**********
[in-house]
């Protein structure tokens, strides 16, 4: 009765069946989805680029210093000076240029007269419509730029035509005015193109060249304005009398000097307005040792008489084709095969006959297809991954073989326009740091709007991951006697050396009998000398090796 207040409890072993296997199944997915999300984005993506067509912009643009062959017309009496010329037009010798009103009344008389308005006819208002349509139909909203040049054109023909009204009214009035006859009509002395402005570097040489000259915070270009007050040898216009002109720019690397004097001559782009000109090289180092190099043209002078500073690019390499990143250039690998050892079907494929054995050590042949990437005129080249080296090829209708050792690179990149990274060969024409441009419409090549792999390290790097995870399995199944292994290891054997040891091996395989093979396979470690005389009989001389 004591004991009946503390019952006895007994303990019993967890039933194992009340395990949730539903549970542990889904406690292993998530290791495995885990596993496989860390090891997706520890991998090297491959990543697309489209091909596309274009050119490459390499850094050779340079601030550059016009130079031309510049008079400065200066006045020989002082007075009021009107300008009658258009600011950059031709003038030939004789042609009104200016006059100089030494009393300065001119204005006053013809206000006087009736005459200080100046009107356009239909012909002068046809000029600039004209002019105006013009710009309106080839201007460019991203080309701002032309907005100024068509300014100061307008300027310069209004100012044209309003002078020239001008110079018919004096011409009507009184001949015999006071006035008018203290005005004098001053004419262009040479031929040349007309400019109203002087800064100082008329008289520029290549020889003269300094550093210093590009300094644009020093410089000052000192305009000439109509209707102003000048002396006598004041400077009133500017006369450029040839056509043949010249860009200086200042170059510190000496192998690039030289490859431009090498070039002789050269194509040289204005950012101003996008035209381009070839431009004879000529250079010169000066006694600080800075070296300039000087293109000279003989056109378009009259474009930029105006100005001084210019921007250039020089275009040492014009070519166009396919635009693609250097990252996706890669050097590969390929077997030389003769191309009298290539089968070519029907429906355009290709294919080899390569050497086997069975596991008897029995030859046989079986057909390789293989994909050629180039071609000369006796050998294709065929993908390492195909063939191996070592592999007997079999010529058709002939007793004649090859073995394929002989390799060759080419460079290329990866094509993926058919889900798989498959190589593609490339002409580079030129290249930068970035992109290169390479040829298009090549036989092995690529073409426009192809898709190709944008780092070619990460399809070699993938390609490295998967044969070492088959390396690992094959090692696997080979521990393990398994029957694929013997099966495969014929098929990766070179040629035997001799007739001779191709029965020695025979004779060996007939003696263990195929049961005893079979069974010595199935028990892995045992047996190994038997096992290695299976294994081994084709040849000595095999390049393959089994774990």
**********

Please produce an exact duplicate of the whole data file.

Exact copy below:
[in-house]
């Protein structure tokens, strides 16, 4: 009765069946989805680029210093000076240029007269419509730029035509005015193109060249304005009398000097307005040792008489084709095969006959297809991954073989326009740091709007991951006697050396009998000398090796 207040409890072993296997199944997915999300984005993506067509912009643009062959017309009496010329037009010798009103009344008389308005006819208002349509139909909203040049054109023909009204009214009035006859009509002395402005570097040489000259915070270009007050040898216009002109720019690397004097001559782009000109090289180092190099043209002078500073690019390499990143250039690998050892079907494929054995050590042949990437005129080249080296090829209708050792690179990149990274060969024409441009419409090549792999390290790097995870399995199944292994290891054997040891091996395989093979396979470690005389009989001389 004591004991009946503390019952006895007994303990019993967890039933194992009340395990949730539903549970542990889904406690292993998530290791495995885990596993496989860390090891997706520890991998090297491959990543697309489209091909596309274009050119490459390499850094050779340079601030550059016009130079031309510049008079400065200066006045020989002082007075009021009107300008009658258009600011950059031709003038030939004789042609009104200016006059100089030494009393300065001119204005006053013809206000006087009736005459200080100046009107356009239909012909002068046809000029600039004209002019105006013009710009309106080839201007460019991203080309701002032309907005100024068509300014100061307008300027310069209004100012044209309003002078020239001008110079018919004096011409009507009184001949015999006071006035008018203290005005004098001053004419262009040479031929040349007309400019109203002087800064100082008329008289520029290549020889003269300094550093210093590009300094644009020093410089000052000192305009000439109509209707102003000048002396006598004041400077009133500017006369450029040839056509043949010249860009200086200042170059510190000496192998690039030289490859431009090498070039002789050269194509040289204005950012101003996008035209381009070839431009004879000529250079010169000066006694600080800075070296300039000087293109000279003989056109378009009259474009930029105006100005001084210019921007250039020089275009040492014009070519166009396919635009693609250097990252996706890669050097590969390929077997030389003769191309009298290539089968070519029907429906355009290709294919080899390569050497086997069975596991008897029995030859046989079986057909390789293989994909050629180039071609000369006796050998294709065929993908390492195909063939191996070592592999007997079999010529058709002939007793004649090859073995394929002989390799060759080419460079290329990866094509993926058919889900798989498959190589593609490339002409580079030129290249930068970035992109290169390479040829298009090549036989092995690529073409426009192809898709190709944008780092070619990460399809070699993938390609490295998967044969070492088959390396690992094959090692696997080979521990393990398994029957694929013997099966495969014929098929990766070179040629035997001799007739001779191709029965020695025979004779060996007939003696263990195929049961005893079979069974010595199935028990892995045992047996190994038997096992290695299976294994081994084709040849000595095999390049393959089994774990």